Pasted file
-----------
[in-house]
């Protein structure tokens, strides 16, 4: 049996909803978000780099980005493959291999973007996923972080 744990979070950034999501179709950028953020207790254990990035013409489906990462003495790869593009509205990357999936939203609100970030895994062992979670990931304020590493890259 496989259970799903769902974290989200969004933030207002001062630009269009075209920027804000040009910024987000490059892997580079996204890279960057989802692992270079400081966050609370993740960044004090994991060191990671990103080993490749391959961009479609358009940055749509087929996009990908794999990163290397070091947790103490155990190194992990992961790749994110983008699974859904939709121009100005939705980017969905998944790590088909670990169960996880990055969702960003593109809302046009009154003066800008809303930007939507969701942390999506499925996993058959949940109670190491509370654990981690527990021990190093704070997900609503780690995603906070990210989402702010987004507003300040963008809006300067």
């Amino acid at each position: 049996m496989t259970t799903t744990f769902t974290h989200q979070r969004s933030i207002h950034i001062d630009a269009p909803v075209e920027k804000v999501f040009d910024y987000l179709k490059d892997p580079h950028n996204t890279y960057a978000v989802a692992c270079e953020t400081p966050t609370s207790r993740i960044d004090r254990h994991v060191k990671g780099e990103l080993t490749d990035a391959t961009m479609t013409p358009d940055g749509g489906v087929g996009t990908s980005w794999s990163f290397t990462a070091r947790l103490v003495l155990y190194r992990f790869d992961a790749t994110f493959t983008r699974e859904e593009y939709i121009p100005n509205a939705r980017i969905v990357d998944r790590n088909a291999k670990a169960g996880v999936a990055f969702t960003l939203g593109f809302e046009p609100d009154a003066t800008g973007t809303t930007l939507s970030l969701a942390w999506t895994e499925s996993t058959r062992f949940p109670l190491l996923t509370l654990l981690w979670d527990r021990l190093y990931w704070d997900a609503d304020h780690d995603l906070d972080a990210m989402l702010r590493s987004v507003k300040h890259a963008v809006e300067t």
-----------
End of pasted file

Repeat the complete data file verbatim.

[in-house]
């Protein structure tokens, strides 16, 4: 049996909803978000780099980005493959291999973007996923972080 744990979070950034999501179709950028953020207790254990990035013409489906990462003495790869593009509205990357999936939203609100970030895994062992979670990931304020590493890259 496989259970799903769902974290989200969004933030207002001062630009269009075209920027804000040009910024987000490059892997580079996204890279960057989802692992270079400081966050609370993740960044004090994991060191990671990103080993490749391959961009479609358009940055749509087929996009990908794999990163290397070091947790103490155990190194992990992961790749994110983008699974859904939709121009100005939705980017969905998944790590088909670990169960996880990055969702960003593109809302046009009154003066800008809303930007939507969701942390999506499925996993058959949940109670190491509370654990981690527990021990190093704070997900609503780690995603906070990210989402702010987004507003300040963008809006300067």
């Amino acid at each position: 049996m496989t259970t799903t744990f769902t974290h989200q979070r969004s933030i207002h950034i001062d630009a269009p909803v075209e920027k804000v999501f040009d910024y987000l179709k490059d892997p580079h950028n996204t890279y960057a978000v989802a692992c270079e953020t400081p966050t609370s207790r993740i960044d004090r254990h994991v060191k990671g780099e990103l080993t490749d990035a391959t961009m479609t013409p358009d940055g749509g489906v087929g996009t990908s980005w794999s990163f290397t990462a070091r947790l103490v003495l155990y190194r992990f790869d992961a790749t994110f493959t983008r699974e859904e593009y939709i121009p100005n509205a939705r980017i969905v990357d998944r790590n088909a291999k670990a169960g996880v999936a990055f969702t960003l939203g593109f809302e046009p609100d009154a003066t800008g973007t809303t930007l939507s970030l969701a942390w999506t895994e499925s996993t058959r062992f949940p109670l190491l996923t509370l654990l981690w979670d527990r021990l190093y990931w704070d997900a609503d304020h780690d995603l906070d972080a990210m989402l702010r590493s987004v507003k300040h890259a963008v809006e300067t």